The science behind using caffeine for the skin

Credits: Irene Coco
Edited By:
Alexandra Vaughn , MD

What is Caffeine?

Caffeine is a heterocyclic alkaloid organic compound that is found in the seeds, nuts, and leaves of multiple plants native to South America and East Asia. As a skingredient, it can now be found in over 185 products including, but not limited to, facial moisturizers, scrubs, eye creams, anti-cellulite lotions, sunscreens, and tanning bronzers. 

Chemical structure of caffeine

Credit: PubChem


What Does Caffeine Do?

Some common properties and functions of caffeine include…



Anti-aging/UV protectant

Kills UV damaged skin cells, prevents the formation of precancerous cells, and sunburn lesions* that contribute to signs of aging


Protects against abnormal cell growth/damage from sun exposure ie: melanoma cancers


Improves microcirculation, makes skin appear smoother and firmer to reduce the appearance of cellulite


Unknown mechanism may strengthen the anti-inflammatory response of immune cells


Reduces harmful free radical formation to prevent cell and tissue damage

Hair growth

Improves hair cell barrier, stimulates the growth of follicle


Decreases blood flow to the skin, topical application cited to improve dark circles under eyes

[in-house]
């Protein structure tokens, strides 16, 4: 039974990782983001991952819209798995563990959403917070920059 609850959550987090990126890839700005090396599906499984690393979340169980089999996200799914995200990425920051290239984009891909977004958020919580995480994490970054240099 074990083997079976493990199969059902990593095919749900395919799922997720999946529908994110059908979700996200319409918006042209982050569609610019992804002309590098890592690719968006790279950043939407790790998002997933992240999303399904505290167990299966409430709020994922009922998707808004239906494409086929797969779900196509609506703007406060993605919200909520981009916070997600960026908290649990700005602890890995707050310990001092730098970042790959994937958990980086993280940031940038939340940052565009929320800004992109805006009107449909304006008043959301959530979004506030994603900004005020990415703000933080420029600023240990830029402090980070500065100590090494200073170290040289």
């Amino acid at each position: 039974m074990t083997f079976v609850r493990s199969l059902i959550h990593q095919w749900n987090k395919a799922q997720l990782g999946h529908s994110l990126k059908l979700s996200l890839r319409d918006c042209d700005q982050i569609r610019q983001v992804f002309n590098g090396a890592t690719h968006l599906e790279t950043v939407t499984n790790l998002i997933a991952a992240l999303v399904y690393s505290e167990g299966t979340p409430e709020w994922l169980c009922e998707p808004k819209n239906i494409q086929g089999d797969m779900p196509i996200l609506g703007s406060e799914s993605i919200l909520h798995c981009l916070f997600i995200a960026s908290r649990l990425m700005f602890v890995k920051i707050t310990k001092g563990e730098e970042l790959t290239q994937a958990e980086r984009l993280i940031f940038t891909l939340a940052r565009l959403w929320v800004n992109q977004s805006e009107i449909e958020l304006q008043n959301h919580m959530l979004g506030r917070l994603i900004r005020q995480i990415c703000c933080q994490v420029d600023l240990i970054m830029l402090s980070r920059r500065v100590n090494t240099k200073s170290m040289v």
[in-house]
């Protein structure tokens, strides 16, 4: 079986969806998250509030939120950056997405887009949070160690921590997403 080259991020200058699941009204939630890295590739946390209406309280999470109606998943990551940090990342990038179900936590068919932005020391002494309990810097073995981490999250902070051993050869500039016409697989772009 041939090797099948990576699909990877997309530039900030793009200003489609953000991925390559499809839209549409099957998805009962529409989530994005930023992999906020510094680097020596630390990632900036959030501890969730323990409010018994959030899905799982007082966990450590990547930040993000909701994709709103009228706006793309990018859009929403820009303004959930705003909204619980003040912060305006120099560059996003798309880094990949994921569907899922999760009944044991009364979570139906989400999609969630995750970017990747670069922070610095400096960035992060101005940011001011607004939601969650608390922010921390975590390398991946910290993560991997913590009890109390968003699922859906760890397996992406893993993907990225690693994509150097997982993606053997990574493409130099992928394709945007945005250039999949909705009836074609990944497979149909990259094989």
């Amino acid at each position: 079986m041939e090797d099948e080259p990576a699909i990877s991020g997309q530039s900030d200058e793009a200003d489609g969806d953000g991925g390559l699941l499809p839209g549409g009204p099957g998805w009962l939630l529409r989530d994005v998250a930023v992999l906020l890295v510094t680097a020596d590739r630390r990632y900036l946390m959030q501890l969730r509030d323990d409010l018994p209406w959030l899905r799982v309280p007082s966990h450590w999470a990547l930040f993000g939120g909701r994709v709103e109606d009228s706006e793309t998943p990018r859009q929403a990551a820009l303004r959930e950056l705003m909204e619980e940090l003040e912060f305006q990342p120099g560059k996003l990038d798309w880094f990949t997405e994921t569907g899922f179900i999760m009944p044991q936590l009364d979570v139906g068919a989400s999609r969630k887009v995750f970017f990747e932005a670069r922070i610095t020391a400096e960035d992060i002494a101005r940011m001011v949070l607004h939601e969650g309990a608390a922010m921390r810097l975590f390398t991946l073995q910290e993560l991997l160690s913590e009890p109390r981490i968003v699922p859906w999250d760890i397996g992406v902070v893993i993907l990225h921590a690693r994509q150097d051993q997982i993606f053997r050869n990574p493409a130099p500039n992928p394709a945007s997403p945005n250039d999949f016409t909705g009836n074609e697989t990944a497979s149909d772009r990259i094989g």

Potential Side Effects of Caffeine?

According to the Environmental Working Group Skin Deep database, caffeine is recognized as a generally safe low hazard ingredient. This may be due to the relatively low concentration of caffeine found in cosmetics, typically estimated around 3%. As a good rule of thumb, test new products on a skin patch prior to full use. Side effects of topical caffeine have not been vigorously discussed in reports, with findings including:


The Buzz About Caffeine

It’s not just about skin-care, baggy eyes, and anti-cellulite. Caffeine is used as a hydrophilic model for testing how to make drug delivery more effective via the skin. Compounds such as nanoparticles and microemulsions ie: “permeation enhancers” are in development to better understand how to improve topical and transdermal application.



Practical Tips for Using Caffeine

  • Pay attention to labels, and ask professionals. Your dermatologist is a great source for science-based research and formulas specific to your unique skin care
  • Start small: test a new product with caffeine on a small area of skin prior to full use
  • Avoid more sensitive parts of the skin, including under the eyes, face, or in particular dry/itchy areas.
  • Take a before and after photo. Comparisons can better identify if a product is worth its value.

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